For Powell, the picture was the first feature he had made in two years. He had been forced to cut back on his film work during the '40s because of health problems, including chronic ulcers and his recovery from rectal cancer. To make matters worse, in 1942 his first two wives, Eileen Wilson and actress Carole Lombard, had both passed away. His marriage to the younger Diana Lewis and the support of his friends helped him get through, but he had had to curtail his filmmaking. Since Crossroads, he had only played a cameo, as himself, in The Youngest Profession (1943). After The Heavenly Body, he would return to familiar territory as Nick Charles in The Thin Man Goes Home (1944).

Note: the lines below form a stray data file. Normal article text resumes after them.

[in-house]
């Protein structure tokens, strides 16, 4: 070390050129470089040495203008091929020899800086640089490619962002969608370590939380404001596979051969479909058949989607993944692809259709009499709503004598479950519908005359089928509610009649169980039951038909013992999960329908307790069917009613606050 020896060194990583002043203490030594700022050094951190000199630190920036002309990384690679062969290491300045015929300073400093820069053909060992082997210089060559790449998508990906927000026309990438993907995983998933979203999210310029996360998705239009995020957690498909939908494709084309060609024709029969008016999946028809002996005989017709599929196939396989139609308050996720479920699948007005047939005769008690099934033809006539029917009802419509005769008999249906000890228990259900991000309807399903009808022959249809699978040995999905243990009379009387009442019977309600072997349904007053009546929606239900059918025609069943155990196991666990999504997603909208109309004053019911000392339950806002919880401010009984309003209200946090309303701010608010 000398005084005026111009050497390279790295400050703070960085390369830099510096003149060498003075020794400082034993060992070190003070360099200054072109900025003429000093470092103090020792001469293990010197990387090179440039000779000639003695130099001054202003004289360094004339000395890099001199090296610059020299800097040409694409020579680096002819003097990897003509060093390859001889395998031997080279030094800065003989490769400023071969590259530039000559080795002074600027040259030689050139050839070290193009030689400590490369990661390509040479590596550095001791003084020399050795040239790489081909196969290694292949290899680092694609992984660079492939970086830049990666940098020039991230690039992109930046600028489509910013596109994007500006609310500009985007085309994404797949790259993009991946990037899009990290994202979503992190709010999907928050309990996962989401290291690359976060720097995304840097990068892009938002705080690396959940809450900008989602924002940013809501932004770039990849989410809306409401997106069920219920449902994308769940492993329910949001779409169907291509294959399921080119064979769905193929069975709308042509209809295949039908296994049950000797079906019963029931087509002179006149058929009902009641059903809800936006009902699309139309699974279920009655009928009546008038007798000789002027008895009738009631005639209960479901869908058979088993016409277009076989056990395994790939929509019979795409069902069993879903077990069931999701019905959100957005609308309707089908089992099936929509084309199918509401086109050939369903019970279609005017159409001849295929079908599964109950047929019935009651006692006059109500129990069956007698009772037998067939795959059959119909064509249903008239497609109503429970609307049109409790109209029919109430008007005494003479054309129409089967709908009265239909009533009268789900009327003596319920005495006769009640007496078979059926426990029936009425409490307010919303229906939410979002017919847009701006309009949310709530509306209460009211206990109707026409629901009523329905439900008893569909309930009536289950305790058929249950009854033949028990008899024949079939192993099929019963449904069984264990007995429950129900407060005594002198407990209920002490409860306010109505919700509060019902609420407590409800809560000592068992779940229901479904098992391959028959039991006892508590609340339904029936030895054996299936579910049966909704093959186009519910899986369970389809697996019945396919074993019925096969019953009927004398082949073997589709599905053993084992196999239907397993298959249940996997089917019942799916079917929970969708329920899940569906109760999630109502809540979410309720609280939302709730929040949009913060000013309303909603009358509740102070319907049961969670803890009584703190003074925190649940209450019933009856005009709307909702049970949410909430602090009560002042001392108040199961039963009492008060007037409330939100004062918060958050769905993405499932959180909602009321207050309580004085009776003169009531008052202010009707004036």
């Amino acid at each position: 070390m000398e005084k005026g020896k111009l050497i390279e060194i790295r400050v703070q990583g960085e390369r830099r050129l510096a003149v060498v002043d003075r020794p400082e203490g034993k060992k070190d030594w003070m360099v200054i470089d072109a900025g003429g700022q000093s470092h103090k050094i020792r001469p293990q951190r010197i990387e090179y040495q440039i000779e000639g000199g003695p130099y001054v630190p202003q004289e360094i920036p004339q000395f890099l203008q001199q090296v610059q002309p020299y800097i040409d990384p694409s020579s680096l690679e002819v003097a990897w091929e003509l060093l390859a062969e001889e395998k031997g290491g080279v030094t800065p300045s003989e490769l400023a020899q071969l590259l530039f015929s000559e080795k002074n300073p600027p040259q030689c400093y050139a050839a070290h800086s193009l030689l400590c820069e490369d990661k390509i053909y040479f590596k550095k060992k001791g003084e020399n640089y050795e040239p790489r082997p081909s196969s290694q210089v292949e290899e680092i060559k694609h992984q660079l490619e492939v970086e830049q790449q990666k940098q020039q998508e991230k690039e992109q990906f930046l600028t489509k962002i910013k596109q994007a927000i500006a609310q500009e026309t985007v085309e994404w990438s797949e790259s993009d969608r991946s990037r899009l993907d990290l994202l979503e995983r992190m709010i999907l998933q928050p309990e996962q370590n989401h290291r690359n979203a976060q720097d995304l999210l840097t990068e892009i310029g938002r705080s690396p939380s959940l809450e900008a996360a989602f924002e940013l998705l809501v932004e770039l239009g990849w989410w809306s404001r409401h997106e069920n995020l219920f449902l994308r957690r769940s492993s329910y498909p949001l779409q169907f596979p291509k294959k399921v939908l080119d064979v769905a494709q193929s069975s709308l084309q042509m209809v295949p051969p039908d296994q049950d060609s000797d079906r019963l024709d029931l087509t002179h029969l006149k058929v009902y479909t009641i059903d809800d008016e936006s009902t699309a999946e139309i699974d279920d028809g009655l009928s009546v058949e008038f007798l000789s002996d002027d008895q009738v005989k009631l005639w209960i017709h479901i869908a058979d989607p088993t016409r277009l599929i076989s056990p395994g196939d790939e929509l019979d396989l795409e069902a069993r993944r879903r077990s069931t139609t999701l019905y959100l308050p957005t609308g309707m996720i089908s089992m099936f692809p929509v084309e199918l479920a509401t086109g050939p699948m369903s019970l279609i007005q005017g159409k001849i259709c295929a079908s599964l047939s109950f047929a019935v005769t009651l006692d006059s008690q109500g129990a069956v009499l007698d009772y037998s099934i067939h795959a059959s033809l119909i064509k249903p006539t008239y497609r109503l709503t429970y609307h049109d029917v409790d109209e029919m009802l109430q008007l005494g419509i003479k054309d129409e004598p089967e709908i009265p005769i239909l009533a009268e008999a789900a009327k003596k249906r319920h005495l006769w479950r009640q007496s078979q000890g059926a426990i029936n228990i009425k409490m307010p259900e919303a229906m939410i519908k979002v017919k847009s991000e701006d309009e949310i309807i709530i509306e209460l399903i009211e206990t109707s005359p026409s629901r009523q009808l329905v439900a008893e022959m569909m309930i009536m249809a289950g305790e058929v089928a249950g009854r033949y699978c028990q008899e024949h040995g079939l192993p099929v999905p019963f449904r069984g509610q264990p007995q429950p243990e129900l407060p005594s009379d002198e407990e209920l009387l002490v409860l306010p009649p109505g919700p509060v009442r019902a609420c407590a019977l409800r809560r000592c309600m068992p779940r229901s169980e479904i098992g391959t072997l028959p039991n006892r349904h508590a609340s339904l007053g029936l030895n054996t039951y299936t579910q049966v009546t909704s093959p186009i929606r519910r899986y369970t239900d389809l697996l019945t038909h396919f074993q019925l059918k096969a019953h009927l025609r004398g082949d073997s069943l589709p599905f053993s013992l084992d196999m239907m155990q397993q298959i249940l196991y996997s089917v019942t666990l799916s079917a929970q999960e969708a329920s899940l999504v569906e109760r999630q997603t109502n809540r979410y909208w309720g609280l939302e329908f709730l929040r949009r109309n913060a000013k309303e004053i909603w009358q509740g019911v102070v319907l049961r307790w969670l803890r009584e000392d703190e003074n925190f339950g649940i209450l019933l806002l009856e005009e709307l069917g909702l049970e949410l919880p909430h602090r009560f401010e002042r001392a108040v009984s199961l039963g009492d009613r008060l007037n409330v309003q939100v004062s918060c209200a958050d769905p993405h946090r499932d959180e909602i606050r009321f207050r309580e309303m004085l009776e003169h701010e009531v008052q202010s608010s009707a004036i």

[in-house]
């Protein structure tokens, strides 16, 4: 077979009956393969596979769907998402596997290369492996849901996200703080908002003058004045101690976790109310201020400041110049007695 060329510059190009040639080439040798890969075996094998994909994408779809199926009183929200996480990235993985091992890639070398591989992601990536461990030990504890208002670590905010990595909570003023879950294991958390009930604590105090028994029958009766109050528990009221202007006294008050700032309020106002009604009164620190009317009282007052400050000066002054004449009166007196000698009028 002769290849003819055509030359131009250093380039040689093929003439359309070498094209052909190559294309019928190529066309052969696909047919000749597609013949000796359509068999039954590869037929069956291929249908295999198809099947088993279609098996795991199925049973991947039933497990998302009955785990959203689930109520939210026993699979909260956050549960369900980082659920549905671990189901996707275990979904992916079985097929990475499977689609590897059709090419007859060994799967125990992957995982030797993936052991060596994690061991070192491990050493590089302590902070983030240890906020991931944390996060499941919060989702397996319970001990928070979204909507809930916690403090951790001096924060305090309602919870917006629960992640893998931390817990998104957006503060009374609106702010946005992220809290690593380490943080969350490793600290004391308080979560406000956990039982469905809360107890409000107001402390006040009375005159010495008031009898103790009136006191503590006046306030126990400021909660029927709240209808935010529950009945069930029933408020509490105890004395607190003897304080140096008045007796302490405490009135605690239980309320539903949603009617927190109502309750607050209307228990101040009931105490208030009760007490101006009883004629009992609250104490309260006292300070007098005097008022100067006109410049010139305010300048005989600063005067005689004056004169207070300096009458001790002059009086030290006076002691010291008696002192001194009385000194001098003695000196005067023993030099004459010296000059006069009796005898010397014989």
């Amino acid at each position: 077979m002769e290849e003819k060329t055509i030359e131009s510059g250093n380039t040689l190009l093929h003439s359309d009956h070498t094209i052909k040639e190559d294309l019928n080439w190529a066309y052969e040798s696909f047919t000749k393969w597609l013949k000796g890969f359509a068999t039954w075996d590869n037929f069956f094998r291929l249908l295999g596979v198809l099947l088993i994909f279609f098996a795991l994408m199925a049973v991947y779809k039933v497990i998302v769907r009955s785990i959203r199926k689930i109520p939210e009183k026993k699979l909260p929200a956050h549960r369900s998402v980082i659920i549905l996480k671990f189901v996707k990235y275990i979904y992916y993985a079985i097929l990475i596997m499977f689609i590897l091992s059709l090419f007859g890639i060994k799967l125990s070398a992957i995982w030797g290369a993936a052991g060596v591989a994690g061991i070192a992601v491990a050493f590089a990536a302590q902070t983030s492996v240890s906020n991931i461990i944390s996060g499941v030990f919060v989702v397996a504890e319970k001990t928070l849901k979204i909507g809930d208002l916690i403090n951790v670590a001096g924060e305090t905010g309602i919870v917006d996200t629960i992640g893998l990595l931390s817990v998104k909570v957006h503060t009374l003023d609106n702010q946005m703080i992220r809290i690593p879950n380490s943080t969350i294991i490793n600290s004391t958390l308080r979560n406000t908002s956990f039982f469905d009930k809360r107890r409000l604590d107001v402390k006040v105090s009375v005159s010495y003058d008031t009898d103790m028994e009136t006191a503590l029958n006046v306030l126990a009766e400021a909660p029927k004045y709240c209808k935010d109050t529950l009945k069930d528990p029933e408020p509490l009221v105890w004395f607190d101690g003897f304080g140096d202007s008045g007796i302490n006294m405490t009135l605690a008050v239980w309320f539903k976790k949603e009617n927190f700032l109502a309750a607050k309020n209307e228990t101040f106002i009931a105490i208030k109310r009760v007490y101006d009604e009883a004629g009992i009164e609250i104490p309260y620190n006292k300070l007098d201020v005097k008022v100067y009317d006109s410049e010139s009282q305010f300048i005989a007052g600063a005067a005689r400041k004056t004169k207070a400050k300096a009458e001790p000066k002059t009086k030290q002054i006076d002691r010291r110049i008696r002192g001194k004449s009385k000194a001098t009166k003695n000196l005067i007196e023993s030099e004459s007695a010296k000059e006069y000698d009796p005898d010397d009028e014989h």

Working with screenwriter Harry Kurnitz, who had also written Powell's I Love You Again (1940) and Shadow of the Thin Man (1941), he got to play the kind of angry befuddlement and slapstick comedy his fans enjoyed. For The Heavenly Body, he played out a comic battle with a garden hose and a scene in which he grows increasingly drunk while trying to entertain a group of dancing Russians. The latter, which revolved around his character's getting drunk for the first time, was something of an in-joke, considering his identification with the role of the hard-drinking detective Nick Charles.